Xylem Transport

3.2.1 Composition of the Xylem Sap

The composition and concentration of mineral elements and organic solutes in the xylem sap depend on factors such as plant species, mineral element supply to the roots, assimilation of mineral nutrients in the roots and nutrient recycling. Composition and particularly concentration of solutes are also strongly influenced by the degree of dilution by water (Section 2.9) and are therefore dependent on the transpiration rate and the time of day. Composition and concentration of xylem sap also change typically during the ontogenesis of plants (Tàble 3.2). In soybean during the reproductive stage xylem sap volume flow declines and the concentrations of some mineral nutrients in the sap decrease and of others increase. This decline in mineral nutrient concentrations can be reverted by depodding the plant, reflecting an easing in sink competition for photosynthates between pods and roots, thus, leading to higher uptake and xylem loading of mineral nutrients (Nooden and Mauk, 1987).

In perennial species in temperate climates composition of the xylem sap changes typically during the season not only in organic solutes (e.g. remobilized in spring) but also in nitrate concentrations and pH (Glavac et al., 1991). Polyvalent heavy metal cations in the xylem sap exist mainly in organic form complexed with organic acids, amino acids and peptides (White et al., 1981a,b). Both number and distribution of the complexes vary with plant age in annual species (Cataldo et al., 1988).

The form and proportion of the various nitrogen fractions in the xylem sap depend on the form of nitrogen supply (NOf; NH4"; N2 fixation), the predominant site of nitrate reduction (roots or shoots) and the proportion of recycled nitrogen (Section 3.4.4). Except at very high external NH4" supply the concentration of NH4 in the xylem is very low (Van Beusichem et al., 1988), in maize in the range of 1 mM, irrespective of whether nitrogen is supplied as NH4 or NOJ (Engels and Marschner, 1993). The concentration of organic acids in the xylem sap depends primarily on the cation-anion uptake ratio by the roots (Table 2.39) and the form of nitrogen supply (Arnozis and Findenegg, 1986). In the xylem sap of annual species high concentrations of sugars may also occur, for example, in maize in which up to 5 mM may be present (Canny and McCully, 1989), and in soybean sugars may account for about 15% of the total organic carbon in the sap (Cataldo et al., 1988). Xylem sap may also contain enzymes like peroxidases (Biles and Abeles, 1991) which probably derive from maturing xylem elements (Section 2.8).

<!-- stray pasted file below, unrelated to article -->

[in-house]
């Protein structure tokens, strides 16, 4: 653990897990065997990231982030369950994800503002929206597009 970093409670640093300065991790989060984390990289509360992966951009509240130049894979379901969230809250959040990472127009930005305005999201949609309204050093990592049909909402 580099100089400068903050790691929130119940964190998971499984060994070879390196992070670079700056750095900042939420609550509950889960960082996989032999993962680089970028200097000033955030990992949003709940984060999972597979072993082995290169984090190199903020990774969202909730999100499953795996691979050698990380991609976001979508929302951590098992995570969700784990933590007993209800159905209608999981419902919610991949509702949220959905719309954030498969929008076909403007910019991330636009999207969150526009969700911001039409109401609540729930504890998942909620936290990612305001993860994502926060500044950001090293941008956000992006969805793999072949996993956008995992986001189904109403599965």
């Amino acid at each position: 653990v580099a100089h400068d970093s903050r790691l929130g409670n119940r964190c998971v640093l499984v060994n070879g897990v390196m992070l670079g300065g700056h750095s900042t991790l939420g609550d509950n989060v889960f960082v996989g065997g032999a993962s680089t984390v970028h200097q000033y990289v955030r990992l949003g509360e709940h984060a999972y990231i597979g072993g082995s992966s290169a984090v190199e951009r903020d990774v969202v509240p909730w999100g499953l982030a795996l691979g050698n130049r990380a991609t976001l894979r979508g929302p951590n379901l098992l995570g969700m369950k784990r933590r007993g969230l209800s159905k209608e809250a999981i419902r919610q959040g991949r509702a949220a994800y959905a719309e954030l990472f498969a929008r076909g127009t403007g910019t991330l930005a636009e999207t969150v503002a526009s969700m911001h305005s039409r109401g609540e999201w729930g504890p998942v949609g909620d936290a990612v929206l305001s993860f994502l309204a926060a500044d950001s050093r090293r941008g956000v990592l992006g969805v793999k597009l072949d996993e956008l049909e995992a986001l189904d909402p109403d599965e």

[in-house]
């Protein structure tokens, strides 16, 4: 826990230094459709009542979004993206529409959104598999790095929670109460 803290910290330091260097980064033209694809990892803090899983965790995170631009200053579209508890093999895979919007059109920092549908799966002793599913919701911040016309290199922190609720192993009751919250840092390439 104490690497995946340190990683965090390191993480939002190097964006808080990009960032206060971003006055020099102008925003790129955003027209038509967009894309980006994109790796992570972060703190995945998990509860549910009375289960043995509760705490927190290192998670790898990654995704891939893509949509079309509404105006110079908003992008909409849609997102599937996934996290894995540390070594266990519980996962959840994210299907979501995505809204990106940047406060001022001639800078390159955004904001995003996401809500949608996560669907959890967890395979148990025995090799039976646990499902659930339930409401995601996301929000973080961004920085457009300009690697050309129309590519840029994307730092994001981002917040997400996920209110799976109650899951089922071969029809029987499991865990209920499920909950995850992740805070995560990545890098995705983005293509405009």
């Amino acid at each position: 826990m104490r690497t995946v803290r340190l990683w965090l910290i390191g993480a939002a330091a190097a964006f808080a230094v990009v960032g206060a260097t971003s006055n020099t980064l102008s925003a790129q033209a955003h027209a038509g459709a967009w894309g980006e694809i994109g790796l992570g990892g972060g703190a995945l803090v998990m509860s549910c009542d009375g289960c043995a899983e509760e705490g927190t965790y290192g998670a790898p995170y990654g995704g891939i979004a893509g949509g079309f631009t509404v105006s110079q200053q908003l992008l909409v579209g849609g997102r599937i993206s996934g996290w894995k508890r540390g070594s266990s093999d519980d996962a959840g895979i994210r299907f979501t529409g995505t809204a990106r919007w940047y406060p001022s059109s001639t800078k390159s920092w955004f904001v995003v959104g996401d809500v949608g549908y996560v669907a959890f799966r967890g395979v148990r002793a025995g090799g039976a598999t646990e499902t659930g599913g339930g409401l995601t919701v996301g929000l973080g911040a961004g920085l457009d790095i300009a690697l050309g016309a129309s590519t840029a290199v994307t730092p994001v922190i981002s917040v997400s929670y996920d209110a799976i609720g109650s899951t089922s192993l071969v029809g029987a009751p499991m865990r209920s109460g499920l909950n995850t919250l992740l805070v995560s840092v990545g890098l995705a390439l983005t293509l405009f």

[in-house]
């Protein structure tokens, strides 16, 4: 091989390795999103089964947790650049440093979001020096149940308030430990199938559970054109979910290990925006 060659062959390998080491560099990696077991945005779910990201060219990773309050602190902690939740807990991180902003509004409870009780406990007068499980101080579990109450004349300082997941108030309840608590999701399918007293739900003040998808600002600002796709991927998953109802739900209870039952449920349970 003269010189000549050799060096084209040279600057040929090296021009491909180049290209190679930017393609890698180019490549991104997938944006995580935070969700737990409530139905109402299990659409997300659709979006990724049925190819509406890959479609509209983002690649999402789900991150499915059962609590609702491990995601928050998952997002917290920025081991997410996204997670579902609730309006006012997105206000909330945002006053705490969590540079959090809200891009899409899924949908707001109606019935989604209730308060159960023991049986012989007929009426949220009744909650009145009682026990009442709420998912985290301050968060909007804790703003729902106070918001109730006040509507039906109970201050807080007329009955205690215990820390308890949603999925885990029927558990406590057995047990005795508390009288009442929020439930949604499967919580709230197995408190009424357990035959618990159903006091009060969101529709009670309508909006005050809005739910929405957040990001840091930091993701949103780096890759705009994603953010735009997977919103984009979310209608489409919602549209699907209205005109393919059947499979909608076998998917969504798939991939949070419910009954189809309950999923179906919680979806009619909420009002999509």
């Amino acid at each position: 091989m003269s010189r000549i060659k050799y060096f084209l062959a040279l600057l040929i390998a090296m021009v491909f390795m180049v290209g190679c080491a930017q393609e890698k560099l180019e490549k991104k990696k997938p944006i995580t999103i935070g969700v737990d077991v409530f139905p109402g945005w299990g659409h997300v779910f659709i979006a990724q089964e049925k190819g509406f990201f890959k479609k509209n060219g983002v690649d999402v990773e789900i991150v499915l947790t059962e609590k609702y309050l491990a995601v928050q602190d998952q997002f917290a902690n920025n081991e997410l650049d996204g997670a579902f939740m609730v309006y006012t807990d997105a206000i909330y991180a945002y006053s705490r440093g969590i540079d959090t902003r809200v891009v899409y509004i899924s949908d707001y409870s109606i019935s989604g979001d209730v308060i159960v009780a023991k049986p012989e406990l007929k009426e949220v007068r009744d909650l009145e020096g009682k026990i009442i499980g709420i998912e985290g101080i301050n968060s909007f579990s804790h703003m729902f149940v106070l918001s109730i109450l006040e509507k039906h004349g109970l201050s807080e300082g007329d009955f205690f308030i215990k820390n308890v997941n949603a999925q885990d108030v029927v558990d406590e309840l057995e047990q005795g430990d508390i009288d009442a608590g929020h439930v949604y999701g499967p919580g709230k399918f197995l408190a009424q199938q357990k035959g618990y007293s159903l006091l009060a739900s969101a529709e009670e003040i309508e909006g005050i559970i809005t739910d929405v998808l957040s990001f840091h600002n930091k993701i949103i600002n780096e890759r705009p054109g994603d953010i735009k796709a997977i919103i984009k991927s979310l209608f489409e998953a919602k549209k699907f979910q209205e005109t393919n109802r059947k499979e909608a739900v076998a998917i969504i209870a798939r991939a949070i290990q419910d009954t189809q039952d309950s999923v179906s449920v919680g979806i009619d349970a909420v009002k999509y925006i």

Phytohormones are a normal constituent of xylem sap, particularly cytokinins which are mainly synthesized in the roots (Section 5.6). Recently the concentration of abscisic acid (ABA) in the xylem sap has attracted wide interest as a possible nonhydraulic chemical root signal to the shoot of the root water status and also on the strength of the soil (Passioura and Gardner, 1990). As the soil dries out stomatal conductance decreases prior to decrease in leaf turgor, and inverse relationships have been shown to occur between stomatal conductance and xylem sap ABA concentrations (Zhang and Davies, 1989, 1990). Under field conditions too, for example, in maize, stomatal conductance has been found to be closely related to the ABA concentration of the xylem sap but not the current leaf water status nor ABA concentrations in the bulk leaf (Tardieu et al., 1992). There is a substantial body of evidence that high concentrations of ABA, or of 'inhibitors' other than ABA (Munns, 1992), in the xylem sap are also causally involved in a decrease in cell extension and division and, thus, also in leaf elongation in response to drying or compacting soil (Randall and Sinclair, 1988; Gowing et al., 1990; Blum et al., 1991). As soil dries out both the ionic composition and pH of the xylem sap increases (Gollan et al., 1992), and this may also alter the partitioning of ABA in the leaf cells and lead to preferential transport of ABA to the guard cells (Hartung et al., 1988; Hartung and Slovik, 1991; Section 5.6).

The increase in ABA concentrations in the xylem sap of nitrogen deficient plants and its consequences for plant water relations and leaf growth are discussed in Chapter 6. The root-derived hormonal signals in the xylem sap also distinctly affect long-distance transport of mineral nutrients, for example, via the volume flow rate in the xylem, the rate of xylem-phloem transfer (Section 3.3.4) and the mineral nutrient distribution within the shoot (Section 3.2.4).

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